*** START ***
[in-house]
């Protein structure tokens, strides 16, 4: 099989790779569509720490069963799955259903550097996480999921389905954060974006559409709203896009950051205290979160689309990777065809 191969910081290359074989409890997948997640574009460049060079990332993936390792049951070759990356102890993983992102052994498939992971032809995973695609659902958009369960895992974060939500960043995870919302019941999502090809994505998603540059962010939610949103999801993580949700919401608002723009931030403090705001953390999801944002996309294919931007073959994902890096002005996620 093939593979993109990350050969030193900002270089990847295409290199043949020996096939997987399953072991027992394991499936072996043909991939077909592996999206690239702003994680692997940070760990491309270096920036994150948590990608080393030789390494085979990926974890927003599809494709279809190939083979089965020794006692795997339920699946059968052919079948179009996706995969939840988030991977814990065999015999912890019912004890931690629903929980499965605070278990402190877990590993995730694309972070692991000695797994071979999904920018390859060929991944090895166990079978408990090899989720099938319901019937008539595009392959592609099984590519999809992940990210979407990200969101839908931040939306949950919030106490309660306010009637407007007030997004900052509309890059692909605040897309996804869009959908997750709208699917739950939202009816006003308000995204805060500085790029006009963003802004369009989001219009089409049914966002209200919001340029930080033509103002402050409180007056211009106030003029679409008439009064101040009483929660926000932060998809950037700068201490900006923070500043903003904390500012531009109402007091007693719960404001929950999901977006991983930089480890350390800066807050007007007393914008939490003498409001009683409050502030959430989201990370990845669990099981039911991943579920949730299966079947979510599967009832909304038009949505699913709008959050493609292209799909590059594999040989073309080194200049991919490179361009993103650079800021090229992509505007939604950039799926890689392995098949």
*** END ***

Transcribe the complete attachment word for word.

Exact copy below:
[in-house]
């Protein structure tokens, strides 16, 4: 099989790779569509720490069963799955259903550097996480999921389905954060974006559409709203896009950051205290979160689309990777065809 191969910081290359074989409890997948997640574009460049060079990332993936390792049951070759990356102890993983992102052994498939992971032809995973695609659902958009369960895992974060939500960043995870919302019941999502090809994505998603540059962010939610949103999801993580949700919401608002723009931030403090705001953390999801944002996309294919931007073959994902890096002005996620 093939593979993109990350050969030193900002270089990847295409290199043949020996096939997987399953072991027992394991499936072996043909991939077909592996999206690239702003994680692997940070760990491309270096920036994150948590990608080393030789390494085979990926974890927003599809494709279809190939083979089965020794006692795997339920699946059968052919079948179009996706995969939840988030991977814990065999015999912890019912004890931690629903929980499965605070278990402190877990590993995730694309972070692991000695797994071979999904920018390859060929991944090895166990079978408990090899989720099938319901019937008539595009392959592609099984590519999809992940990210979407990200969101839908931040939306949950919030106490309660306010009637407007007030997004900052509309890059692909605040897309996804869009959908997750709208699917739950939202009816006003308000995204805060500085790029006009963003802004369009989001219009089409049914966002209200919001340029930080033509103002402050409180007056211009106030003029679409008439009064101040009483929660926000932060998809950037700068201490900006923070500043903003904390500012531009109402007091007693719960404001929950999901977006991983930089480890350390800066807050007007007393914008939490003498409001009683409050502030959430989201990370990845669990099981039911991943579920949730299966079947979510599967009832909304038009949505699913709008959050493609292209799909590059594999040989073309080194200049991919490179361009993103650079800021090229992509505007939604950039799926890689392995098949």